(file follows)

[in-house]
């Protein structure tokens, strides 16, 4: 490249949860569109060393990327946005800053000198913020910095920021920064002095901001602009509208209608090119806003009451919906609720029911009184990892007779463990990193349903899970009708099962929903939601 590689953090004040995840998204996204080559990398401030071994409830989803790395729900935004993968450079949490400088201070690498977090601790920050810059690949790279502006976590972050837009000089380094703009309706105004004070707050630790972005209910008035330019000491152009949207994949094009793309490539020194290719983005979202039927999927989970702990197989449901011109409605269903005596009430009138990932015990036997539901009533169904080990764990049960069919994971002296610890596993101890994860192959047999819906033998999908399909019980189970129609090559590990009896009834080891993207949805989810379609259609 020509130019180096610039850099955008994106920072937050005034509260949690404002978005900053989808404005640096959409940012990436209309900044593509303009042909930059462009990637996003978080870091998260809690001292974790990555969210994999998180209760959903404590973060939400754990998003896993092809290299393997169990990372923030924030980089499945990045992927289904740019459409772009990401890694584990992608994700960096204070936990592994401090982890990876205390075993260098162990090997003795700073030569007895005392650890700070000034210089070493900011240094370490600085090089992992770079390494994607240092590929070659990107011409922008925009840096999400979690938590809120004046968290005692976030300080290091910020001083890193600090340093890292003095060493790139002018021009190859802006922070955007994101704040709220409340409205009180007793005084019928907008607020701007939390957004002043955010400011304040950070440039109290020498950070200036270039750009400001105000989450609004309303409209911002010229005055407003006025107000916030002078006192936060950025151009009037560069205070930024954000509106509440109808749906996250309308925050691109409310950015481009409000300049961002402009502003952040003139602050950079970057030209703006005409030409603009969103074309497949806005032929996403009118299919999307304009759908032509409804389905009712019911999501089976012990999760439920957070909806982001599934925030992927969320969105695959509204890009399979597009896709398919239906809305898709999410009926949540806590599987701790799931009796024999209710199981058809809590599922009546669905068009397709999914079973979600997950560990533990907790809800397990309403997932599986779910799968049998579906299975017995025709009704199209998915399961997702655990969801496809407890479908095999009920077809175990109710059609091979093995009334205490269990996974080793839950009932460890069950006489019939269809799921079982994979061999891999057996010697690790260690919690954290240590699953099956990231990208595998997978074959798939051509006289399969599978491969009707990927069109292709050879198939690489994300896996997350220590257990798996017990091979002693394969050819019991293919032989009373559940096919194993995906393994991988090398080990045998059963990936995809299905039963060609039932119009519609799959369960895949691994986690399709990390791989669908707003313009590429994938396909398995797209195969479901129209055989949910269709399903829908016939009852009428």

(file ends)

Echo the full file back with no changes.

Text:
[in-house]
């Protein structure tokens, strides 16, 4: 490249949860569109060393990327946005800053000198913020910095920021920064002095901001602009509208209608090119806003009451919906609720029911009184990892007779463990990193349903899970009708099962929903939601 590689953090004040995840998204996204080559990398401030071994409830989803790395729900935004993968450079949490400088201070690498977090601790920050810059690949790279502006976590972050837009000089380094703009309706105004004070707050630790972005209910008035330019000491152009949207994949094009793309490539020194290719983005979202039927999927989970702990197989449901011109409605269903005596009430009138990932015990036997539901009533169904080990764990049960069919994971002296610890596993101890994860192959047999819906033998999908399909019980189970129609090559590990009896009834080891993207949805989810379609259609 020509130019180096610039850099955008994106920072937050005034509260949690404002978005900053989808404005640096959409940012990436209309900044593509303009042909930059462009990637996003978080870091998260809690001292974790990555969210994999998180209760959903404590973060939400754990998003896993092809290299393997169990990372923030924030980089499945990045992927289904740019459409772009990401890694584990992608994700960096204070936990592994401090982890990876205390075993260098162990090997003795700073030569007895005392650890700070000034210089070493900011240094370490600085090089992992770079390494994607240092590929070659990107011409922008925009840096999400979690938590809120004046968290005692976030300080290091910020001083890193600090340093890292003095060493790139002018021009190859802006922070955007994101704040709220409340409205009180007793005084019928907008607020701007939390957004002043955010400011304040950070440039109290020498950070200036270039750009400001105000989450609004309303409209911002010229005055407003006025107000916030002078006192936060950025151009009037560069205070930024954000509106509440109808749906996250309308925050691109409310950015481009409000300049961002402009502003952040003139602050950079970057030209703006005409030409603009969103074309497949806005032929996403009118299919999307304009759908032509409804389905009712019911999501089976012990999760439920957070909806982001599934925030992927969320969105695959509204890009399979597009896709398919239906809305898709999410009926949540806590599987701790799931009796024999209710199981058809809590599922009546669905068009397709999914079973979600997950560990533990907790809800397990309403997932599986779910799968049998579906299975017995025709009704199209998915399961997702655990969801496809407890479908095999009920077809175990109710059609091979093995009334205490269990996974080793839950009932460890069950006489019939269809799921079982994979061999891999057996010697690790260690919690954290240590699953099956990231990208595998997978074959798939051509006289399969599978491969009707990927069109292709050879198939690489994300896996997350220590257990798996017990091979002693394969050819019991293919032989009373559940096919194993995906393994991988090398080990045998059963990936995809299905039963060609039932119009519609799959369960895949691994986690399709990390791989669908707003313009590429994938396909398995797209195969479901129209055989949910269709399903829908016939009852009428």